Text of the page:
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Not everything has to be about democracy

https://www.theatlantic.com/ideas/archive/2020/04/americas-covid-19-disaster-setback-democracy/610102/

This is one of those articles that make no sense to me.  Why does everything have to be an ideological competition?  The failure of the US is “bad for democracy’ only because people have made *everything* into some sort of ideological competition.

The US has a health care system that’s fundamentally broken.  So fix it.  I have this weird idea that maybe the US should deal with the COVID-19 situation not to make some sort of political statement, but because it’s the responsibility of a government to serve its citizens.

The end of the old world

One thing that I find maddening is the lack of any real economic discussion about what’s going on.  Because, Trump has decreed that it’s all going to be good before May, the Republicans cannot ask “so what if it doesn’t.”  The Democrats aren’t much better since they just want to return to the era of Clinton and Obama, and that’s not going to happen.

Let me start with an obvious observation.  Most Chinese households have money in the bank.  Most Americans don’t.  This means that if you have to shut down the economy for three months, most Chinese households have cash in the bank that can time them over.  Most Americans (particularly young Americans) are in debt, and if they lose their job, it’s a complete disaster.

If you look broader that reveals another dirty secret about the United States.  The United States is only able to maintain it’s standard of living through massive borrowing from China, Russia, and Saudi Arabia.  As long as you had an interconnected economy this system would work.  China would provide the US with cheap goods.  Russia and Saudi Arabia would provide the US with oil.  The US would print dollars to buy the goods, and then China, Russia, and Saudi Arabia would recirculate the cash back to the US.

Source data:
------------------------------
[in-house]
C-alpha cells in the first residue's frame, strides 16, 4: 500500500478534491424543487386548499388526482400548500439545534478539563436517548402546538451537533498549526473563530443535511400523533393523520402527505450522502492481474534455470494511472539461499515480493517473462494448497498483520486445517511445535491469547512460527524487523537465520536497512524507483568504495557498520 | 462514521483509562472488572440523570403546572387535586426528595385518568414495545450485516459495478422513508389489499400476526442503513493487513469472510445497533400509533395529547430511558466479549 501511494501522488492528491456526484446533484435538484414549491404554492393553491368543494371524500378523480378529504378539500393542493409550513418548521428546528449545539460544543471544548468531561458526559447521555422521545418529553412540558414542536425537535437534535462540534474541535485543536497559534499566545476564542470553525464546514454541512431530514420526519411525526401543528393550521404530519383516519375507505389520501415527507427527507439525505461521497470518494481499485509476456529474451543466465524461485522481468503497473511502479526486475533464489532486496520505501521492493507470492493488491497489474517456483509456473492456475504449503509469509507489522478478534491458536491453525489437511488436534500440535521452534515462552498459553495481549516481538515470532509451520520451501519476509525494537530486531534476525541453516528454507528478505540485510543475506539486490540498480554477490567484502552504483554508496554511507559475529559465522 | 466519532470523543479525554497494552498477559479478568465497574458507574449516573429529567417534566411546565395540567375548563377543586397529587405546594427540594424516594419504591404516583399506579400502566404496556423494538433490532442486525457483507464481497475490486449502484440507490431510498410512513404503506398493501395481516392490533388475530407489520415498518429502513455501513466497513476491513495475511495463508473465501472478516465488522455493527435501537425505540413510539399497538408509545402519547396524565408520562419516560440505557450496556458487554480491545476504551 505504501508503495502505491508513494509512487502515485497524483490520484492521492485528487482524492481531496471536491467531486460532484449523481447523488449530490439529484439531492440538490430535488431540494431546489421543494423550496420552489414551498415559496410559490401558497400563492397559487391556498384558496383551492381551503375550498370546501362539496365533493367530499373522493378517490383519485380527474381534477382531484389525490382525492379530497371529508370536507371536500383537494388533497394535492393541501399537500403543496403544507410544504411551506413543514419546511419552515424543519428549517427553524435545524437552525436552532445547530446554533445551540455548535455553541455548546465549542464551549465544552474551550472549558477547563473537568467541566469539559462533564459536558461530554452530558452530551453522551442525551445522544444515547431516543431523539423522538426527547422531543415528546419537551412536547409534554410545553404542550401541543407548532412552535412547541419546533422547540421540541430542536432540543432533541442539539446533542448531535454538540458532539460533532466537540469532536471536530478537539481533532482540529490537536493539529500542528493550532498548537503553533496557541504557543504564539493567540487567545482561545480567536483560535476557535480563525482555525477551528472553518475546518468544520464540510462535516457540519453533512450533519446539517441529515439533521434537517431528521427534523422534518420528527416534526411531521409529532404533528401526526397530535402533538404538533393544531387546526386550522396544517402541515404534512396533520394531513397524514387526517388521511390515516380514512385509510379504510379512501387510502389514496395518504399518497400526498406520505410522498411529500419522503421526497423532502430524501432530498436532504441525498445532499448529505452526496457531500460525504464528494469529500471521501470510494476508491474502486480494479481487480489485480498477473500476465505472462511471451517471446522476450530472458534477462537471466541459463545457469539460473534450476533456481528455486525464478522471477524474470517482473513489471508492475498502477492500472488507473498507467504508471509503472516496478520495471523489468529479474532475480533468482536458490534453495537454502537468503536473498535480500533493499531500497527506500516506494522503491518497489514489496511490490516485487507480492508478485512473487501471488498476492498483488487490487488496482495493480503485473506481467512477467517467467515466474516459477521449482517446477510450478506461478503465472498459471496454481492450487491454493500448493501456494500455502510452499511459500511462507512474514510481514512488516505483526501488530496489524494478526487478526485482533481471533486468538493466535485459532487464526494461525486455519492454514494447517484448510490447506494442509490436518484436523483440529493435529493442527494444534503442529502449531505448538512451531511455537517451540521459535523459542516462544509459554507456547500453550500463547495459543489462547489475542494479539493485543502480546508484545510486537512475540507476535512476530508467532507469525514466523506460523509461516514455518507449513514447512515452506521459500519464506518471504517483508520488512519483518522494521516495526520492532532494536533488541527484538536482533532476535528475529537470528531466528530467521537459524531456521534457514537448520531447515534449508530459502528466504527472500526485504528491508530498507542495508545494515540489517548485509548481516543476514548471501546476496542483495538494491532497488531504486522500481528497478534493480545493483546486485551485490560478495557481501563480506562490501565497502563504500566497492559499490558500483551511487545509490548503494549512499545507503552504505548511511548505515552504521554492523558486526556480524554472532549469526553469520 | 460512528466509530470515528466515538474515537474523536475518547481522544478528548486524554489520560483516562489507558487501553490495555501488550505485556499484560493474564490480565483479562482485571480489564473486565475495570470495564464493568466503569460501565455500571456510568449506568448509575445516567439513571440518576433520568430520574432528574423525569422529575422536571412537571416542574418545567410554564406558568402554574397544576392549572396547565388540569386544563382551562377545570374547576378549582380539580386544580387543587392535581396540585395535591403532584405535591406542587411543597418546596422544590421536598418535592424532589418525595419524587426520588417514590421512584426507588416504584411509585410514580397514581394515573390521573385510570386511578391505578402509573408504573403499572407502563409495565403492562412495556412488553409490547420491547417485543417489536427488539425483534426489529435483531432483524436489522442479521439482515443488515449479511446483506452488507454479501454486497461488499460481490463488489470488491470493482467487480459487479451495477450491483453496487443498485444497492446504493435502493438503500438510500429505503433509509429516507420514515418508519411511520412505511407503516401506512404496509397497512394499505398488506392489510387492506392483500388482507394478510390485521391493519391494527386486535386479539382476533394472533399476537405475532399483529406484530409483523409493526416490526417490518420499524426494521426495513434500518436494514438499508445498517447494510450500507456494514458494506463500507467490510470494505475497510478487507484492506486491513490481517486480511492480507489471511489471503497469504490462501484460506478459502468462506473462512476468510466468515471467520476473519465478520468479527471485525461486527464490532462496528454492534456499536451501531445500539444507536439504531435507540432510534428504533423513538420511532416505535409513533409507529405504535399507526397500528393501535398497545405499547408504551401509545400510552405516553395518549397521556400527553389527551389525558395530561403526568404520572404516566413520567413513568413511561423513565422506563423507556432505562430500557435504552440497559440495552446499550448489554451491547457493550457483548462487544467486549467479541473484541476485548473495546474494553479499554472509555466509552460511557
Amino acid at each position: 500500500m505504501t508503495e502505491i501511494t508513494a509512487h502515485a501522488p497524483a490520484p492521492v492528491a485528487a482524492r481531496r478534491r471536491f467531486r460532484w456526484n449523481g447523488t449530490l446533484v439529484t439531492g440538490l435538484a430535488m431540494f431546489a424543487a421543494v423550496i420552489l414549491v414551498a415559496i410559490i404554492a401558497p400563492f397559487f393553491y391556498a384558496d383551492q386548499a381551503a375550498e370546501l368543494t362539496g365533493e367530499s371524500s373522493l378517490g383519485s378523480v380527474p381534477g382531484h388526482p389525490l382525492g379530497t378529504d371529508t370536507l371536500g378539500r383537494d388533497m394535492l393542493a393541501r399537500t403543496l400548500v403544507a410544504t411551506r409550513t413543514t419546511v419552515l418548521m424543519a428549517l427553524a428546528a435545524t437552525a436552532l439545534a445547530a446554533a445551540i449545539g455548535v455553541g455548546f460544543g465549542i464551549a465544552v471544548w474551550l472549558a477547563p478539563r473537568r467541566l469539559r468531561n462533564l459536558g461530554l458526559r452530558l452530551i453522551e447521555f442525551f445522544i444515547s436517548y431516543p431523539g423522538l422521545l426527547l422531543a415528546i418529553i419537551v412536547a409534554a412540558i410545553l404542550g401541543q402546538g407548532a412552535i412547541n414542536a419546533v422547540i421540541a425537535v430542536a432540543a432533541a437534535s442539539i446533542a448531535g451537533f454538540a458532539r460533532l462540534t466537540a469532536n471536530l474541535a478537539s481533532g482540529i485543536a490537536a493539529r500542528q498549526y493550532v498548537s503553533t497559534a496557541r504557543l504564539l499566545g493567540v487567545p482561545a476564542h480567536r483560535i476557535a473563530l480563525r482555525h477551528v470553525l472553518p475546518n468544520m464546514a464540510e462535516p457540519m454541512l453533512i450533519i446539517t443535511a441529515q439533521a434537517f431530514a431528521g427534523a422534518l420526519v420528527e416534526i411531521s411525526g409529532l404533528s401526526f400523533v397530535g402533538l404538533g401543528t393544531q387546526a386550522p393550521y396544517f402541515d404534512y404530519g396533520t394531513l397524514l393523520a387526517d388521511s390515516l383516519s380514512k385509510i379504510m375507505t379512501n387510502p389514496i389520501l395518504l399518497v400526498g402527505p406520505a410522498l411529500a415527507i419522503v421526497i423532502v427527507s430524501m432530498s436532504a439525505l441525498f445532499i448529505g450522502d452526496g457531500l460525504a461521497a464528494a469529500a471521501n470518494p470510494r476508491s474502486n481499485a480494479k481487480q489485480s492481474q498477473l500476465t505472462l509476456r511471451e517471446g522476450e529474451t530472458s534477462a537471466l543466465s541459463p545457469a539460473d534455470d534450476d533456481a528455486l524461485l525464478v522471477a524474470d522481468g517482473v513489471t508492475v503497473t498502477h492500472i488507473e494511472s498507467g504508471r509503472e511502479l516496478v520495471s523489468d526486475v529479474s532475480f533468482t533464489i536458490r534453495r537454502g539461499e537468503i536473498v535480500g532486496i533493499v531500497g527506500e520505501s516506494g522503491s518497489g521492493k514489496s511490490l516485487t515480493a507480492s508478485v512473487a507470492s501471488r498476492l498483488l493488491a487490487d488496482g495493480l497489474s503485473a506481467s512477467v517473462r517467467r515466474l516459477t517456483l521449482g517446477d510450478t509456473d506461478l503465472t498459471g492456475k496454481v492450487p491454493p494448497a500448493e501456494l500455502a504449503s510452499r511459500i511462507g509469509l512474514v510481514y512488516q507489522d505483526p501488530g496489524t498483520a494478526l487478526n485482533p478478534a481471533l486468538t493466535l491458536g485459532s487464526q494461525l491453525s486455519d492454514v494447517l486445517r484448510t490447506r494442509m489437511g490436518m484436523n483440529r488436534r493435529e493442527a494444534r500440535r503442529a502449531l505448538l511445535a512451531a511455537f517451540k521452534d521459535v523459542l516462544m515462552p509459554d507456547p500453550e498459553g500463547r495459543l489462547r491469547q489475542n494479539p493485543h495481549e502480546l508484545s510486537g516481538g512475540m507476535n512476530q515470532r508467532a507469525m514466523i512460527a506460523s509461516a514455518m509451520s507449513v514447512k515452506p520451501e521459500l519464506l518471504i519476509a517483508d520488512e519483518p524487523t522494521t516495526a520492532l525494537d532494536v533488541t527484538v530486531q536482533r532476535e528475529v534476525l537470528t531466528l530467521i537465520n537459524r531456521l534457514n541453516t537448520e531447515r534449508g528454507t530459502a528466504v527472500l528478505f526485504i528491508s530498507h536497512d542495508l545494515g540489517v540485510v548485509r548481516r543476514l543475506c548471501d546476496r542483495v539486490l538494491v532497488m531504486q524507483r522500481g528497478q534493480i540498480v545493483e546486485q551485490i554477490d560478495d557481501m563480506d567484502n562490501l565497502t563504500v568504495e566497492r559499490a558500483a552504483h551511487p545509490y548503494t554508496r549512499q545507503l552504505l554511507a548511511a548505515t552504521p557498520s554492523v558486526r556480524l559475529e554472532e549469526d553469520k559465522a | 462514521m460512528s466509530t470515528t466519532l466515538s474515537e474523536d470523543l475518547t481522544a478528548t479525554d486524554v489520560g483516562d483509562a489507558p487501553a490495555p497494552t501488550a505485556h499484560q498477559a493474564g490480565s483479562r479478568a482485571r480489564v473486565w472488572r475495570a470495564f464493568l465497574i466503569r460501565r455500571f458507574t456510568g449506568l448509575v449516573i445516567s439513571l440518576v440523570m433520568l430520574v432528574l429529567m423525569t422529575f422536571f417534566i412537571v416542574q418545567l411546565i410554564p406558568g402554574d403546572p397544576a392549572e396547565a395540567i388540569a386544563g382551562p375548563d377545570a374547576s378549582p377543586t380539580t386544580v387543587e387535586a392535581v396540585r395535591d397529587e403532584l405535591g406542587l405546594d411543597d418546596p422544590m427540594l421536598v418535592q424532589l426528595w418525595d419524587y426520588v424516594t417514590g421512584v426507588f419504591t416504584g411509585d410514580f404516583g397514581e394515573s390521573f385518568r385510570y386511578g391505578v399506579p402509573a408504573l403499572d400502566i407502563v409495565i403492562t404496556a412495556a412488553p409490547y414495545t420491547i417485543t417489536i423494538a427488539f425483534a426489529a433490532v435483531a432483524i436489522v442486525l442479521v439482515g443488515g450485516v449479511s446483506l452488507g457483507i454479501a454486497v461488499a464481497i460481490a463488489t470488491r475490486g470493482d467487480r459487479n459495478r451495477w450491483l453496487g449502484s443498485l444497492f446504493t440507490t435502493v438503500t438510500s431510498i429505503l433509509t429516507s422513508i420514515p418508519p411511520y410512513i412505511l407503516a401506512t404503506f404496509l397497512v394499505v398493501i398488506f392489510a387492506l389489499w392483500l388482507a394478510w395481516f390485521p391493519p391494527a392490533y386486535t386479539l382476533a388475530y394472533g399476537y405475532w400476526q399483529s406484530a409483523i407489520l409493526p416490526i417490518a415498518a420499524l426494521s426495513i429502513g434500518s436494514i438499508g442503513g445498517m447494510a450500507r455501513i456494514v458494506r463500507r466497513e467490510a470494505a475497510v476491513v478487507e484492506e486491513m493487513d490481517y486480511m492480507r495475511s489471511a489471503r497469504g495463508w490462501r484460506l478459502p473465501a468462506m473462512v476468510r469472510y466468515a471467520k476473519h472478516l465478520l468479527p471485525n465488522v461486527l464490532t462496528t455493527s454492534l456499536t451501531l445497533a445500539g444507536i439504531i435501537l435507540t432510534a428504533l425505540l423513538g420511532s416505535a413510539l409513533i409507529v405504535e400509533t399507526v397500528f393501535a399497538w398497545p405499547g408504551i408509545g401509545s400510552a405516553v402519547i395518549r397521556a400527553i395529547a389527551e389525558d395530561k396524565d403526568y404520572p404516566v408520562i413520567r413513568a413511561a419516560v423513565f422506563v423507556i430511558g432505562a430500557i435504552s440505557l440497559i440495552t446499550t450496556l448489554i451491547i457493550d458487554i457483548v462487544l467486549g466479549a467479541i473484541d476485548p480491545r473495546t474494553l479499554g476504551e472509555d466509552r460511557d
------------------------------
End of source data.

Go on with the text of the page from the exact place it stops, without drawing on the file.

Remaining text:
But that system has collapsed.  China is going to have to do massive economic restructuring, so it’s going to have to use its savings for domestic use.  This completely cuts off foreign lending to the US, and so the US is going to make a lot of hard decisions.  In particular, I do not see how the US can continue to spend nearly a trillion dollars a year on defense without destroying its economy the way that the Soviet Union did.

In previous economic crisis, the rest of the world bailed out the US.  This is not going to happen this time.  Basically, the military hawks have annoyed China and Russia enough so that they won’t supply funds, and the Saudis have their own worries since the oil is not going to last forever.  One thing is that the US *could* undertake a program of recreating a manufacturing base, but that’s going to require trillions of dollars in investment.  As far as science and technology, a lot of the science and technology infrastructure was provided by Chinese and Indian graduate students.  If you remove the welcome mat from those groups because they are “spies” then you end up killing the US science infrastructure.

So the US is going to  have to make some hard decisions.  The good news is that I think the system will work, and that something sensible will happen.  What is going to be tempting is to *blame China* and I worry a bit that things will go out of control.  But the logical consequence of that road is nuclear war, and I think people have too much sense for that.

But the first thing that you have to do is to face harsh reality.  I expect that this will happen by early June at the latest.

Utter insanity

https://www.theatlantic.com/magazine/archive/2020/05/mcmaster-china-strategy/609088/

This is the type of nonsense that is destroying America.

So the basic misunderstanding is that China has absolutely no strategic interest or  ideological interest in exporting its system of government.  After a century of misery, China has found a political system that basically works for China, but if other countries want to have basically different political systems, that’s fine.

The problem is that by obsessing over China and this ideological battle that doesn’t exist, the US government is forgetting to fix America, and by not focusing on fixing the United States, the US is making extremely terrible errors that make the US system of government less attractive.